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Fidel Castro Sworn in as President of Cuba, 1959

We’re one week behind on our History Highlight schedule, but our aim is to catch up over the next few weeks, so stay tuned!

Fidel Castro Sworn in as President of Cuba,
February 16, 1959

El Comandante ruled supreme for 49 years as Prime Minister or President of Cuba and First Secretary of the Communist Party. Under his supervision, industry and businesses were nationalized, and socialist “reforms” were instituted by the Communist Party, the only one allowed. In that period, multiple thousands of people fled the country, often on flimsy hand-made boats, launched into the ocean hoping to make landfall in freedom in the United States. Many died enroute, escaping the people’s paradise. Multiple thousands of people were arrested, incarcerated, and shot, or died in captivity for having politically incorrect opinions or in open opposition to the Government tyranny. The United States severed diplomatic relations with Cuba in 1961, and began clandestine plans to invade the island nation.

Cuban revolutionary and dictator Fidel Castro (1926-2016) is shown arriving in Washington, DC April, 1959

The above photo, taken in 1943, shows Castro during his attendance of the Jesuit-run El Colegio de Belén in Havana, Cuba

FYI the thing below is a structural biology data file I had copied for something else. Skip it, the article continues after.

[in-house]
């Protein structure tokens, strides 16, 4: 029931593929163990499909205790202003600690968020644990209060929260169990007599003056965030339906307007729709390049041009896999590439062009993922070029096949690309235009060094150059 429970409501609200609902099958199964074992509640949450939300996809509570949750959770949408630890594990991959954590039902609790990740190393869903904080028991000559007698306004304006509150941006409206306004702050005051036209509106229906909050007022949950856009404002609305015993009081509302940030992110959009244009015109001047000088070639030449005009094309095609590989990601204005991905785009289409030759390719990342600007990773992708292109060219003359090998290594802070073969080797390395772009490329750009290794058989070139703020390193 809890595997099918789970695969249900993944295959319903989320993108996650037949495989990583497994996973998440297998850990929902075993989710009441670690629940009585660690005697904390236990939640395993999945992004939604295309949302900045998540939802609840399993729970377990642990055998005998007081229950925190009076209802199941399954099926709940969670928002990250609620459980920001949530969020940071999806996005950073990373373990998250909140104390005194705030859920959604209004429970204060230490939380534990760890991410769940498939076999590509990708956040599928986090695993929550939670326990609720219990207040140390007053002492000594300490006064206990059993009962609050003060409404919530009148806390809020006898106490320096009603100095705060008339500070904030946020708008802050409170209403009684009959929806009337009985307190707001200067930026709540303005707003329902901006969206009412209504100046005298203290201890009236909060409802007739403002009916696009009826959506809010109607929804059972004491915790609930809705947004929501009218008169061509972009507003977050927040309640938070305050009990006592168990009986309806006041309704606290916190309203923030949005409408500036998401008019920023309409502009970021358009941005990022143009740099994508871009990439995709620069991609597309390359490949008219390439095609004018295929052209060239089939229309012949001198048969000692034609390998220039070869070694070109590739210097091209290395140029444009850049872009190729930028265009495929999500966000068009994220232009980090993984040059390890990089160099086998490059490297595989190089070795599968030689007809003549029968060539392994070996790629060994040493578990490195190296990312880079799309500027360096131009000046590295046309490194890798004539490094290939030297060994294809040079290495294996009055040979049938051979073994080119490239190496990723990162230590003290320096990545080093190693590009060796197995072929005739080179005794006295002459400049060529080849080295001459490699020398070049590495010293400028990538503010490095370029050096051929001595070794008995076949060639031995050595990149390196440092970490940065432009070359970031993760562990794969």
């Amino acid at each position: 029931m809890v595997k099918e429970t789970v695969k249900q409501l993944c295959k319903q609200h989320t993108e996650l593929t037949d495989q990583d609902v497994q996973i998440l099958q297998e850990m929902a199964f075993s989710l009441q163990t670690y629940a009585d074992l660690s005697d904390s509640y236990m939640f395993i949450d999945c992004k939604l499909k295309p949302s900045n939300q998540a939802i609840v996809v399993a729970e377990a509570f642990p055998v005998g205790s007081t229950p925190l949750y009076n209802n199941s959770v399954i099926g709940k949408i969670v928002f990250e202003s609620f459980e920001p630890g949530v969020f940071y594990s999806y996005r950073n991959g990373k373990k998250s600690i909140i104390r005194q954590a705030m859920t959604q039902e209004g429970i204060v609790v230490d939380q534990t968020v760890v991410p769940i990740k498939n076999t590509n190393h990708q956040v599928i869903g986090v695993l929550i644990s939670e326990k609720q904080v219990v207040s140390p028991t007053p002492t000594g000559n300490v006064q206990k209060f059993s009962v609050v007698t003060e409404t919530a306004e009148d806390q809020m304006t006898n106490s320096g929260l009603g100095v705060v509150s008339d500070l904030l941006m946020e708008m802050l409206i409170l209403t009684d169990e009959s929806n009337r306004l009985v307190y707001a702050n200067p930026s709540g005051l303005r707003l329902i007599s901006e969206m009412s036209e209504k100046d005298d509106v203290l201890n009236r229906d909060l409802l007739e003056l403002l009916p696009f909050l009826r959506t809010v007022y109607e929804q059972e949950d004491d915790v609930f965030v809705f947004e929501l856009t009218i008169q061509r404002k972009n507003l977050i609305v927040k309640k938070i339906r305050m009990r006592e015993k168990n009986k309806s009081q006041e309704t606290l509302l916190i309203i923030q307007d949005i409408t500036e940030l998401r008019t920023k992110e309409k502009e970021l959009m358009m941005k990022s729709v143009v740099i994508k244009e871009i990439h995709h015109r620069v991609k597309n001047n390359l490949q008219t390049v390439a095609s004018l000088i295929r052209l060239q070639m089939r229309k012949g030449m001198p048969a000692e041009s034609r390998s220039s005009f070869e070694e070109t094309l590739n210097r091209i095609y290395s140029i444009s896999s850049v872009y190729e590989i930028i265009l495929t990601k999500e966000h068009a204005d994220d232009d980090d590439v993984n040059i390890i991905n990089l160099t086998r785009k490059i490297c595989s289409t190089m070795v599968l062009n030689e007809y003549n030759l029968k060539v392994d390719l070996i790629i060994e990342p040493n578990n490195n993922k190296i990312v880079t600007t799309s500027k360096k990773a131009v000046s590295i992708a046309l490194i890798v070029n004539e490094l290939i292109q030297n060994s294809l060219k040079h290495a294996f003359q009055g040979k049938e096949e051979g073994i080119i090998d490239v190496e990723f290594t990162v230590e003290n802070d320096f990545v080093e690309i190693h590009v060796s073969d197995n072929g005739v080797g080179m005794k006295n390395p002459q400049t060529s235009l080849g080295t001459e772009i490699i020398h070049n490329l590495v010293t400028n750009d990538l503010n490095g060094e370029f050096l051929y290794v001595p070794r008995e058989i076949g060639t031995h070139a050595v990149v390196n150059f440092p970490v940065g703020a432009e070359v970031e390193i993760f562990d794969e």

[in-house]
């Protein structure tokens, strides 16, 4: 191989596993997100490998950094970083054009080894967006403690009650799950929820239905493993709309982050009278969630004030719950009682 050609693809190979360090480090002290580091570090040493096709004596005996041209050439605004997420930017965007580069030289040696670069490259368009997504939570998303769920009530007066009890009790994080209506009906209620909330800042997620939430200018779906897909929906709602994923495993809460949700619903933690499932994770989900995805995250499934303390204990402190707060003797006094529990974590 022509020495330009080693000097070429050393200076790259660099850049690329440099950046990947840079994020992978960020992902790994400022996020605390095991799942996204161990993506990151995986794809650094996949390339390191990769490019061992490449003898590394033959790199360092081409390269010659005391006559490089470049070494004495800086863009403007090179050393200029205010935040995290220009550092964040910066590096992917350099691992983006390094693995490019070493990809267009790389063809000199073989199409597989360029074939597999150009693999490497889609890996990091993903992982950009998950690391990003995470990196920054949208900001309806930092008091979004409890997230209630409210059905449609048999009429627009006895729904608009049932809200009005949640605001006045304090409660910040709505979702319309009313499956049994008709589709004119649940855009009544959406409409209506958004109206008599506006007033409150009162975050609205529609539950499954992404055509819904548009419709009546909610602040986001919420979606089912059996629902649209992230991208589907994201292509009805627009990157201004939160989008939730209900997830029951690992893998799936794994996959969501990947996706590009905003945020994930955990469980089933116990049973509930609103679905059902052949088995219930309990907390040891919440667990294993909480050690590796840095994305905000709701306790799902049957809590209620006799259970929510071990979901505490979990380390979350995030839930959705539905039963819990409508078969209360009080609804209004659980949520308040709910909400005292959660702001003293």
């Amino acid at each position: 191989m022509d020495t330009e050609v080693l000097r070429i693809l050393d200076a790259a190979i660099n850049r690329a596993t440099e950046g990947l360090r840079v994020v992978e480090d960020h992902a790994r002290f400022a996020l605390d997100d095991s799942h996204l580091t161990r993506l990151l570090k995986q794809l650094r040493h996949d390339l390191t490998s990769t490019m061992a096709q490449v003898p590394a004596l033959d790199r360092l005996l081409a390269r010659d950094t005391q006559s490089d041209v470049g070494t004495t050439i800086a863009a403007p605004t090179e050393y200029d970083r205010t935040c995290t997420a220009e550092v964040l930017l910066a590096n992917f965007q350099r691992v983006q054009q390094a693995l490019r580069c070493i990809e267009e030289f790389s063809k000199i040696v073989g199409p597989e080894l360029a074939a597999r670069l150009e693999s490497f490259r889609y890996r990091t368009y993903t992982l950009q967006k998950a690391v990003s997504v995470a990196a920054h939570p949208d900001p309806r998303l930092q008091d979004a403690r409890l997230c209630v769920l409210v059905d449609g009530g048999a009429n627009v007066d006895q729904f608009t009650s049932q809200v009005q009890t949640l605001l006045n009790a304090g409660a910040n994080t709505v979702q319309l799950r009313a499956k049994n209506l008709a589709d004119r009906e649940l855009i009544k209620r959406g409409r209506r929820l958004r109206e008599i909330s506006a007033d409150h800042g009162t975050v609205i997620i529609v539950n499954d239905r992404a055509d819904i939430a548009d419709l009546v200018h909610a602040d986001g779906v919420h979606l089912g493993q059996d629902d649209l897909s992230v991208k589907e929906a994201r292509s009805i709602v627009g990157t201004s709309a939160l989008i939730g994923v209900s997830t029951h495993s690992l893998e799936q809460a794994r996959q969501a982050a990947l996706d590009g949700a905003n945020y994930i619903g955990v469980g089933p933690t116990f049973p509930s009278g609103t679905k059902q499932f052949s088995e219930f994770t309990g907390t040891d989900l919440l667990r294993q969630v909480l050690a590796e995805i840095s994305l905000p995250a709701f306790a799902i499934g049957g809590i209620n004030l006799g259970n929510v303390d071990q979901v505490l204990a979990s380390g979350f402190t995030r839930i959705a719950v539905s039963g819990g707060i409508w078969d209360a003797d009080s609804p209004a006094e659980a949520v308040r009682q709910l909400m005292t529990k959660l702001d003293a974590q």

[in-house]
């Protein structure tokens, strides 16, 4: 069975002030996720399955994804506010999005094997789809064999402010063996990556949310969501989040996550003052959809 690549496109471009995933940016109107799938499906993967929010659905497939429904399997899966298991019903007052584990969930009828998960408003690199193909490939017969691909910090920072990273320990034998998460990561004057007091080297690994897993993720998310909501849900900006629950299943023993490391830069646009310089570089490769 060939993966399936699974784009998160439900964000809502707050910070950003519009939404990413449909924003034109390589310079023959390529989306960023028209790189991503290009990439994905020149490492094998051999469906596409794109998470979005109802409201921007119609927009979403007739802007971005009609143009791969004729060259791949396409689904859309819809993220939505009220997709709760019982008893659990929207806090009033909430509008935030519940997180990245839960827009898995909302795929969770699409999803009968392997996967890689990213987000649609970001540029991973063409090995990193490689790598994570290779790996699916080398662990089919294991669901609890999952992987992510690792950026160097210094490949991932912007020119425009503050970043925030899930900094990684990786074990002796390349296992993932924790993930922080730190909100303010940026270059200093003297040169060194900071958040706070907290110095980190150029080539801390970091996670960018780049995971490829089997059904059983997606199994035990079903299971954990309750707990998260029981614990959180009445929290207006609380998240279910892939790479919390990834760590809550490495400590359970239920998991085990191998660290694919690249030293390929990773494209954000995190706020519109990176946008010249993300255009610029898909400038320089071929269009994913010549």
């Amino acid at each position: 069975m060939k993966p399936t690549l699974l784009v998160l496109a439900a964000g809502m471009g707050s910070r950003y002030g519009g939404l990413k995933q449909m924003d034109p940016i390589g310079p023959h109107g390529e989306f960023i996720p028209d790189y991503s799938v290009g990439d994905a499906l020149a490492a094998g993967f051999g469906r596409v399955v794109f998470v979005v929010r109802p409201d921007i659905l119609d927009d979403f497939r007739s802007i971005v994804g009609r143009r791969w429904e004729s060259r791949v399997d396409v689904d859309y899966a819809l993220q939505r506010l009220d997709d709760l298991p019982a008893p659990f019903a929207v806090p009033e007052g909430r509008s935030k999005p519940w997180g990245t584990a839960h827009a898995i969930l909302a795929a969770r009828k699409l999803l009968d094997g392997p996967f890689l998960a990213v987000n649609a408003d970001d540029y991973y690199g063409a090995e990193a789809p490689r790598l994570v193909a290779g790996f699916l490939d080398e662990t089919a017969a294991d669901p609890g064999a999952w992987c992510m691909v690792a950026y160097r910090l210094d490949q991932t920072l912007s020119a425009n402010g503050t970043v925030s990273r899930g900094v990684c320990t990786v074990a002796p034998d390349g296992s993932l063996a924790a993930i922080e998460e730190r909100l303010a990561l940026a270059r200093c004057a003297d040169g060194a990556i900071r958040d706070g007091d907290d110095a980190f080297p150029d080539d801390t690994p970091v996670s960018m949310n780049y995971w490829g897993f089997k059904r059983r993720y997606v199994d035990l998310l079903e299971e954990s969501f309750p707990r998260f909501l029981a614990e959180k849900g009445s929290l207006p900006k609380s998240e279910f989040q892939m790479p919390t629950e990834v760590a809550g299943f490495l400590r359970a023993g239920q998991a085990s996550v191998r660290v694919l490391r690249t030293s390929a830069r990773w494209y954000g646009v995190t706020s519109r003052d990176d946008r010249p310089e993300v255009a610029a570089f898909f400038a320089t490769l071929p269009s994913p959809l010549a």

Fidel Alejandro Castro Ruz was born to a Spanish-American war veteran and migrant from Spain, Angel Castro y Argiz, and one of his father’s servant girls, Lina Ruz Gonzalez, whom he later married and with whom he sired six more children. Fidel’s father worked for the United Fruit Company, an American-owned business, which kept the family “fairly prosperous.” Fidel was sent to live with a teacher, and, at the age of eight, was baptized in the Roman Catholic Church and sent to a succession of Jesuit boarding schools. He excelled in sports, especially baseball, for which he exhibited a lifetime interest but neglected serious academic study, preferring fighting, “anti-imperialism” political activism, and making trouble for his teachers.

Fidel Castro and Camilo Cienfuegos in baseball uniforms

Fulgencio Batista (1901-1973), Cuban military officer who led a 1933 coup d’état against the Cuban government, only to be later deposed himself by the Castro-led Cuban Revolution

After entering law school at the University of Havana in 1945, he organized “violent gangs” with political goals to overthrow military dictators like Rafael Trujillo in the Dominican Republic and the leader in Columbia, where Castro joined urban rioters in 1948. He practiced law, beginning in 1950, thus joining the profession of the historic leaders of revolution in France of the 18th Century. He ran for a seat in the House of Representatives, an election scheduled for June of 1952, but General Fulgenio Batista overthrew the current President and cancelled elections. Frustrated by the failure of the courts and the majority of Cubans themselves to turn back Batista’s coup d’état, Castro organized a rebel force in 1953 to overthrow Batista. He led a suicidal mission with 160 men against the Moncada military barracks hoping to start a general uprising. Most of his men were killed and Castro and his brother Raul were captured and sentenced to 15 years in prison.